Legislature OKs all Youngkin cabinet members but Wheeler
RICHMOND, Va. (AP) — All of Gov. Glenn Youngkin’s Cabinet nominees secured final legislative approval Wednesday except for Andrew Wheeler, the former U.S. Environmental Protection Agency administrator whose appointment has so far been blocked by Democrats.
Without debate, the Republican-controlled House of Delegates approved a resolution confirming Youngkin’s other nominees. Wheeler, who was tapped to serve as secretary of natural and historic resources, had been removed from the list before the measure passed the Democrat-controlled Senate in February.
However, the vote isn’t necessarily the end of the line for the fight, which has broadened to a partisan spat involving other appointments subject to legislative approval.
In retaliation for Wheeler’s rejection, House Republicans last month refused to confirm about a dozen people who had been appointed to various boards and commissions by the previous Democratic governor, Ralph Northam. They have also let expire the appointment of a Northam nominee to the powerful State Corporation Commission, which regulates railroads, public utilities, insurance and other business interests.
With less than two weeks until lawmakers are scheduled to wrap up the year’s regular session, it remained unclear what else might be drawn into the back-and-forth or how it would be resolved.
“There’s still a lot of things in play,” Sen. Creigh Deeds said this week.
Deeds said his caucus had asked the Youngkin administration to restore the 11 Northam appointees who had been removed, suggesting that otherwise Senate Democrats would proceed to block Youngkin’s picks moving forward.
“Now, there may be ways to get around that. There may be ways for us to discuss some of those things. So there’s a whole lot of other ... appointments that we’re still in conversation about,” he said.
Lawmakers still need to deal with judicial elections, including filling two spots on the Supreme Court of Virginia, in addition to negotiating the state budget and other bills heading to conference committees.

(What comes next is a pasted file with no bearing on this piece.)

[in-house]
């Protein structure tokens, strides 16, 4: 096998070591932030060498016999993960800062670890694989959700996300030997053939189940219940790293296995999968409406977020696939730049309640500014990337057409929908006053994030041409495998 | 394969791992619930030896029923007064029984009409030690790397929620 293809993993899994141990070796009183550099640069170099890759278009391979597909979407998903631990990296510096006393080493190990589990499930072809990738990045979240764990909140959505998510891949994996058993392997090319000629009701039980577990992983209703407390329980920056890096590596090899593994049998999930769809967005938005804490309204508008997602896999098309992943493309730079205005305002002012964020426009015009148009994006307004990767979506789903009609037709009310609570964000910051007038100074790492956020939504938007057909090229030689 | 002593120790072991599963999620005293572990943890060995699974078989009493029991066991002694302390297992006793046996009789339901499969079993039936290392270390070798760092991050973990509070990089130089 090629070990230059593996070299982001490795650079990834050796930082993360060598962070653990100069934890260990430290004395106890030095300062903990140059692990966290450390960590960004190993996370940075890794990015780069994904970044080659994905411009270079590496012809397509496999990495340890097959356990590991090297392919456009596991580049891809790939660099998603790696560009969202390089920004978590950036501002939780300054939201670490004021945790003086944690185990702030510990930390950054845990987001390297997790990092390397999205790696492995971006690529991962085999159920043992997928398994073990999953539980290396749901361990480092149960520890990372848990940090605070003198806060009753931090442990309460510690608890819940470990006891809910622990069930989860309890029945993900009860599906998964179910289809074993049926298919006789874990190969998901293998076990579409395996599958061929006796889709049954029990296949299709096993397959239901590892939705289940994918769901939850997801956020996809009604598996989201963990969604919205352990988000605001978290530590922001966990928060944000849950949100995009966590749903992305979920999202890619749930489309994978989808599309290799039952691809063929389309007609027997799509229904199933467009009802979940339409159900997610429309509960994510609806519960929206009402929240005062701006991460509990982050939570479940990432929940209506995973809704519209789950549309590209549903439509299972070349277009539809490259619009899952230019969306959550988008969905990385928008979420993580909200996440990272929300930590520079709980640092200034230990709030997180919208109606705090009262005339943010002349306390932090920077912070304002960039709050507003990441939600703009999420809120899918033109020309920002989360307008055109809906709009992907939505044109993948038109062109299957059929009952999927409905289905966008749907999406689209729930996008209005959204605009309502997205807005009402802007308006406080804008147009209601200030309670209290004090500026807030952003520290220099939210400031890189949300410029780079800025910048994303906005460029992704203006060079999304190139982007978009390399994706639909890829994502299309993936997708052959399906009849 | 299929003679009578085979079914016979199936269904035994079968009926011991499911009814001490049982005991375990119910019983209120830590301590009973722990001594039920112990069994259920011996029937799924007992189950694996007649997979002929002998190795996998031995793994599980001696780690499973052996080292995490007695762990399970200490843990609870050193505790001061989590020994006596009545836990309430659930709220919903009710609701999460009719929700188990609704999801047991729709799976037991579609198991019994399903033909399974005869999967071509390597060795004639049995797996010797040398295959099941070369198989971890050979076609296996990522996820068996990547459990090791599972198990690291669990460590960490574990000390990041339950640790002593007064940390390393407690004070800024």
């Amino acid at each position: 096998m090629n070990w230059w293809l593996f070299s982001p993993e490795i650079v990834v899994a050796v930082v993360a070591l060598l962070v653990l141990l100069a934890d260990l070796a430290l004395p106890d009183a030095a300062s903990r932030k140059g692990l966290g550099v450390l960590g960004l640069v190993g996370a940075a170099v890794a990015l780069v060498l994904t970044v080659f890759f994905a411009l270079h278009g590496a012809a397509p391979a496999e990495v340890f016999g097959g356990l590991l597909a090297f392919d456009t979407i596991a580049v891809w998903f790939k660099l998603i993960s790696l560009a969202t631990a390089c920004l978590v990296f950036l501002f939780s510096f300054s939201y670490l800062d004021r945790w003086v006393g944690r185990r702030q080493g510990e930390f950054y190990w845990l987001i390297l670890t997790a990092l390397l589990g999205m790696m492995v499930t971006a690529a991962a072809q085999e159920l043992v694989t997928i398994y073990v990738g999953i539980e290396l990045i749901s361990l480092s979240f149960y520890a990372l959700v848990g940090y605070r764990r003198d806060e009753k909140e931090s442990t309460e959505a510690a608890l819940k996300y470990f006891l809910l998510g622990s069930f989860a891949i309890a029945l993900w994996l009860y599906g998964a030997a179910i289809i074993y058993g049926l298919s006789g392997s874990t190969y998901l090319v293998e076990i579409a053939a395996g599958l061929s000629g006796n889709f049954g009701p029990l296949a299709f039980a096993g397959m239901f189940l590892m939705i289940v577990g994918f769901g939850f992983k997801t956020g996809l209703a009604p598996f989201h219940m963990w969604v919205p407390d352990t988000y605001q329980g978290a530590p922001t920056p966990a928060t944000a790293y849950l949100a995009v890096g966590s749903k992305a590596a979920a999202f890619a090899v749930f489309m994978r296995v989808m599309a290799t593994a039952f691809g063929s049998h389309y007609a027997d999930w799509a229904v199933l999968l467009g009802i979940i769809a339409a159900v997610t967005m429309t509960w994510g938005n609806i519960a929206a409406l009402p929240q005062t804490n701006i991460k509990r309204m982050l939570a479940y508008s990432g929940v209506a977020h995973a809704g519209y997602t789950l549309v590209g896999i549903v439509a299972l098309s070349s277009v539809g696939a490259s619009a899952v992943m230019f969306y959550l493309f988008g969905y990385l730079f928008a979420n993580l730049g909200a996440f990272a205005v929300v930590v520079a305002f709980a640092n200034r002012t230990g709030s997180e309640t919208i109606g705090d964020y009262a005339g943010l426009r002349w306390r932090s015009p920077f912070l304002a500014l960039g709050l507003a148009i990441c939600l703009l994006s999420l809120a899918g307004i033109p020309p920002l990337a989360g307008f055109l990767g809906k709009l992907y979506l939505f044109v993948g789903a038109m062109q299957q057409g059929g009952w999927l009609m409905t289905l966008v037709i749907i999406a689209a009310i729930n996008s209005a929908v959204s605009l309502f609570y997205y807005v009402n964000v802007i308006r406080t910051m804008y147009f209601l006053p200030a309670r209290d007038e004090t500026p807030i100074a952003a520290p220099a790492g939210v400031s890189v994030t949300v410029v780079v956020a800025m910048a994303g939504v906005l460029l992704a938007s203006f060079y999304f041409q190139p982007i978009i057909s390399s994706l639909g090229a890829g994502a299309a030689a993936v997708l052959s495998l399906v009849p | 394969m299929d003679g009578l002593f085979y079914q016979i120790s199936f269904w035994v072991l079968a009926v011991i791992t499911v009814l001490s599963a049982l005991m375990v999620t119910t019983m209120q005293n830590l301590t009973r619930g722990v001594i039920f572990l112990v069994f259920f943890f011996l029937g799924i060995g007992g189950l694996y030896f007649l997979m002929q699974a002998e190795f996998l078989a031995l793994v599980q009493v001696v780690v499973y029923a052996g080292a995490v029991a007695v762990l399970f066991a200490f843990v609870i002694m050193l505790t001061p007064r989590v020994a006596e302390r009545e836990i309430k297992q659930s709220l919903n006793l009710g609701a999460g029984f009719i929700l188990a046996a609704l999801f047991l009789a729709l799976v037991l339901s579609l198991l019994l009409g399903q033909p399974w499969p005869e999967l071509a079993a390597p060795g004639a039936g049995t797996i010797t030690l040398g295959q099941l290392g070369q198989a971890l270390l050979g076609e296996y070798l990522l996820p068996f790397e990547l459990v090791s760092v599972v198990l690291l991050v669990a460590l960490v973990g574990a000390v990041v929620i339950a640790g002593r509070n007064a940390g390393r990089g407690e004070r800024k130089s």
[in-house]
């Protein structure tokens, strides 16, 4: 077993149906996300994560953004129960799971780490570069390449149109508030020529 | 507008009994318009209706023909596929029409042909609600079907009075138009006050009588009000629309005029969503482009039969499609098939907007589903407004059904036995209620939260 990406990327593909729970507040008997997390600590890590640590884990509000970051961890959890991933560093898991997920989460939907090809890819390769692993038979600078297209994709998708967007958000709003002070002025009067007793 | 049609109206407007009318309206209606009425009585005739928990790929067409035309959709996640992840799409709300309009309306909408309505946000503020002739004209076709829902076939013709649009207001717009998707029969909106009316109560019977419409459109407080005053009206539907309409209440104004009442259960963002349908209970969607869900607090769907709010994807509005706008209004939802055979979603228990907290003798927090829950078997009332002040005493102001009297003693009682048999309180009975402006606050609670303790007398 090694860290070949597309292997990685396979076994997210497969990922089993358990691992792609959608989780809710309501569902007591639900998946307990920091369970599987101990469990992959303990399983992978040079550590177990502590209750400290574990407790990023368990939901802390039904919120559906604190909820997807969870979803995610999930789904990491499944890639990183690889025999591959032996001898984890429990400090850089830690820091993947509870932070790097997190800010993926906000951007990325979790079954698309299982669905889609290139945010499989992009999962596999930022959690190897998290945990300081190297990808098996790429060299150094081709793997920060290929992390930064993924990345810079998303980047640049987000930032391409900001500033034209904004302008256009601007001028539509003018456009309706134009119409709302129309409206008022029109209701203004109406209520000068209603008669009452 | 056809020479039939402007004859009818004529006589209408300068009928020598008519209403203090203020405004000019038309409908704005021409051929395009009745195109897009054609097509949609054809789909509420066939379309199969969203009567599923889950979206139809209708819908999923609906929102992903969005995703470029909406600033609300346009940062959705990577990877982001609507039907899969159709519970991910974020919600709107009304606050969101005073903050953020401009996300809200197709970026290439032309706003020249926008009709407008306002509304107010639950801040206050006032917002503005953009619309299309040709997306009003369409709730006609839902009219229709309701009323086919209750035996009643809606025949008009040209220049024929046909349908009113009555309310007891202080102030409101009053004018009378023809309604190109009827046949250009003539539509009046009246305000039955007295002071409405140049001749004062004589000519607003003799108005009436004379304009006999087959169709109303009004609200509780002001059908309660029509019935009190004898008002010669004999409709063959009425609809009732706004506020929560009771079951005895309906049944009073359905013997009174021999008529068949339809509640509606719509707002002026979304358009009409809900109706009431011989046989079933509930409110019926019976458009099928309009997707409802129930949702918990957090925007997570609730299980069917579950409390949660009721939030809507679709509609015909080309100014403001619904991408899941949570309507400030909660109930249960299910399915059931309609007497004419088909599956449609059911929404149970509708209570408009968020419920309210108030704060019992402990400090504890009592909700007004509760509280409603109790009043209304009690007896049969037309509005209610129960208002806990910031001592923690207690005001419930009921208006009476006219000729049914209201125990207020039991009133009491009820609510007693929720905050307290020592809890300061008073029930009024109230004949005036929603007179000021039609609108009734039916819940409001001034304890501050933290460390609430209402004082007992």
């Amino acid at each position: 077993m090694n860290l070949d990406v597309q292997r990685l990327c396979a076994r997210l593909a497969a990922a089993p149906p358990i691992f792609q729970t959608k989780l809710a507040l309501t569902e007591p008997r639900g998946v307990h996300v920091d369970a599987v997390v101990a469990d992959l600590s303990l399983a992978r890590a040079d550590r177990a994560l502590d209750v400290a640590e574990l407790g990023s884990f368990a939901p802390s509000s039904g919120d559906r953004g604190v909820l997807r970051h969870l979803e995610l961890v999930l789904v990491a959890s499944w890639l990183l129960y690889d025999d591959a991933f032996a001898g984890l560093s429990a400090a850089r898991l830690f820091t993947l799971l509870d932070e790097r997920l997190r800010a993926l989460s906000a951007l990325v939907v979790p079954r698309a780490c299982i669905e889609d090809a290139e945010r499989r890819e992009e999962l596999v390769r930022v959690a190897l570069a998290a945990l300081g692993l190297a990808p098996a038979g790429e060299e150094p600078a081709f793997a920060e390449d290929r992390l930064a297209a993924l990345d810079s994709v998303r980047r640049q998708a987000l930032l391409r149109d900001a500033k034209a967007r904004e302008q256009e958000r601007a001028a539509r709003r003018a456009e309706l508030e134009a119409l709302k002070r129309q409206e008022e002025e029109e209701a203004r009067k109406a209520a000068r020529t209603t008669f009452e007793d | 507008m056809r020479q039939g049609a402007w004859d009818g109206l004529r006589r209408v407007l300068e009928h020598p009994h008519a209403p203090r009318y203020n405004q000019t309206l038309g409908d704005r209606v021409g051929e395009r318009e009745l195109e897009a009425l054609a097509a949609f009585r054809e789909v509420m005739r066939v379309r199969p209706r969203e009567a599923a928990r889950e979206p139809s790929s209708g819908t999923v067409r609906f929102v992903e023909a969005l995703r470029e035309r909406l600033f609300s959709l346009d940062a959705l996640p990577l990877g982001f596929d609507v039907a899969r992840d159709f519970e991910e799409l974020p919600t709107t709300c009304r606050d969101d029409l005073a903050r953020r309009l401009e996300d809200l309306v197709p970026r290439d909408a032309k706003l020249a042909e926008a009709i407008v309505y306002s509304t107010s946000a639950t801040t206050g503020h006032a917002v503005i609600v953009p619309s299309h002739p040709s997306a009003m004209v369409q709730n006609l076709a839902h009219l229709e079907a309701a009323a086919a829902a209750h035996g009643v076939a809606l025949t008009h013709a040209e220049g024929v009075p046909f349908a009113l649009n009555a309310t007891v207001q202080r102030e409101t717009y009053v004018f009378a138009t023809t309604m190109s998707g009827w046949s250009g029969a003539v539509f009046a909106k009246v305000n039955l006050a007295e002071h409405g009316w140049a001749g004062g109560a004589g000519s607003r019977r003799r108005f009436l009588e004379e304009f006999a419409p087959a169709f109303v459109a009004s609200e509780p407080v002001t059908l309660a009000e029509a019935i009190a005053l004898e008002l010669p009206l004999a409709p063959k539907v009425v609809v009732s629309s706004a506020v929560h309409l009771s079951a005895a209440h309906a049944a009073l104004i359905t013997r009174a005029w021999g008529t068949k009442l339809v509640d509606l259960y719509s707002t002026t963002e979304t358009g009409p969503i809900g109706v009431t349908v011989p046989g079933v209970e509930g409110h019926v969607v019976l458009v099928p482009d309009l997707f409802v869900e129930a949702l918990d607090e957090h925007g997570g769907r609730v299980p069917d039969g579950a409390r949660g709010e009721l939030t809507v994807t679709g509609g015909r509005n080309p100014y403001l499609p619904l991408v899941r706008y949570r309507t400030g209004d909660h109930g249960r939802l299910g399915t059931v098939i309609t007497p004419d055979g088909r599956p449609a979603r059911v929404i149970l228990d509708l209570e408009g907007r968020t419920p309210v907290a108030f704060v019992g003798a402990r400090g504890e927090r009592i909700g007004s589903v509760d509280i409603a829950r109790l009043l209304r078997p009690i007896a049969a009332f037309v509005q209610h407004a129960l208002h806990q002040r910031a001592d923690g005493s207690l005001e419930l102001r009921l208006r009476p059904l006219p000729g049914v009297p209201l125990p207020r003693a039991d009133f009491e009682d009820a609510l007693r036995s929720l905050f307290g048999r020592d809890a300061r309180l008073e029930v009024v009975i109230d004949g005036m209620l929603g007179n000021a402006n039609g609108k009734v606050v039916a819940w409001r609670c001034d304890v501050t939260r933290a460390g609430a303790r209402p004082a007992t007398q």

As for Wheeler, the governor’s spokeswoman said Youngkin “sincerely hopes there is a path forward and remains open to further conversations.”
“The General Assembly has until they adjourn sine die to reconsider their decision to reject the most qualified Secretary of Natural and Historic Resources in many years,” spokeswoman Macaulay Porter wrote in an email.
The Virginia League of Conservation Voters urged Youngkin to find a “suitable replacement.”
“It was clear from the start that Andrew Wheeler was not a pragmatic pick to lead Virginia’s environmental agencies,” Michael Town, the group’s executive director, said in a statement. “His record of working for corporate polluters and undermining environmental laws time after time made him unfit for this post, and we are glad the legislature, too, came to this conclusion.”
Wheeler is an attorney and former coal lobbyist who led the EPA during the latter half of former President Donald Trump’s administration, overseeing the rollbacks of environmental protections implemented under former President Barack Obama.
His critics have characterized his leadership of the agency as overly deferential to corporate interests and have accused him of downplaying the threats of climate change.
Wheeler has said his tenure as administrator was not covered fairly in the news media, and some of his former colleagues have defended his record and professionalism.
Absent securing approval for the Cabinet role, Youngkin could ask Wheeler to serve in his administration in another position.